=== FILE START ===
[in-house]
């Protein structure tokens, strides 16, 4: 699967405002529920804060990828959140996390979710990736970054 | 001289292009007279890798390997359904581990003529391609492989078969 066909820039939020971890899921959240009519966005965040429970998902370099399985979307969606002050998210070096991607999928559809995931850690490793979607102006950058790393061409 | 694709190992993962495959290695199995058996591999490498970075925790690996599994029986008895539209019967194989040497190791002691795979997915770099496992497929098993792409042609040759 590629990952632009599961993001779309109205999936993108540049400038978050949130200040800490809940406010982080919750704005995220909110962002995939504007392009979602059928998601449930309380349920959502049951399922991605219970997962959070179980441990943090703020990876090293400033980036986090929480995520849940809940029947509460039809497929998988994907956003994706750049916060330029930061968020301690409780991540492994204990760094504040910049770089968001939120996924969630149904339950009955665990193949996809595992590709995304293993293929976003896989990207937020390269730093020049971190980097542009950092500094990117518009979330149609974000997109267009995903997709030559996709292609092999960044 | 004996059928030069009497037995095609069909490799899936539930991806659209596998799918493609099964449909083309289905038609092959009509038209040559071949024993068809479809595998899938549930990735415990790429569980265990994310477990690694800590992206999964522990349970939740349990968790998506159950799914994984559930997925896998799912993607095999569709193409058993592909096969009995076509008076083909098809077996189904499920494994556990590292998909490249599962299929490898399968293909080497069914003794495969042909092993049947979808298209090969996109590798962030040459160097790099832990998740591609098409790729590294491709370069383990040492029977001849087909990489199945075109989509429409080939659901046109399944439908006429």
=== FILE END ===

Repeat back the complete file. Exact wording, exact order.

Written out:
[in-house]
């Protein structure tokens, strides 16, 4: 699967405002529920804060990828959140996390979710990736970054 | 001289292009007279890798390997359904581990003529391609492989078969 066909820039939020971890899921959240009519966005965040429970998902370099399985979307969606002050998210070096991607999928559809995931850690490793979607102006950058790393061409 | 694709190992993962495959290695199995058996591999490498970075925790690996599994029986008895539209019967194989040497190791002691795979997915770099496992497929098993792409042609040759 590629990952632009599961993001779309109205999936993108540049400038978050949130200040800490809940406010982080919750704005995220909110962002995939504007392009979602059928998601449930309380349920959502049951399922991605219970997962959070179980441990943090703020990876090293400033980036986090929480995520849940809940029947509460039809497929998988994907956003994706750049916060330029930061968020301690409780991540492994204990760094504040910049770089968001939120996924969630149904339950009955665990193949996809595992590709995304293993293929976003896989990207937020390269730093020049971190980097542009950092500094990117518009979330149609974000997109267009995903997709030559996709292609092999960044 | 004996059928030069009497037995095609069909490799899936539930991806659209596998799918493609099964449909083309289905038609092959009509038209040559071949024993068809479809595998899938549930990735415990790429569980265990994310477990690694800590992206999964522990349970939740349990968790998506159950799914994984559930997925896998799912993607095999569709193409058993592909096969009995076509008076083909098809077996189904499920494994556990590292998909490249599962299929490898399968293909080497069914003794495969042909092993049947979808298209090969996109590798962030040459160097790099832990998740591609098409790729590294491709370069383990040492029977001849087909990489199945075109989509429409080939659901046109399944439908006429």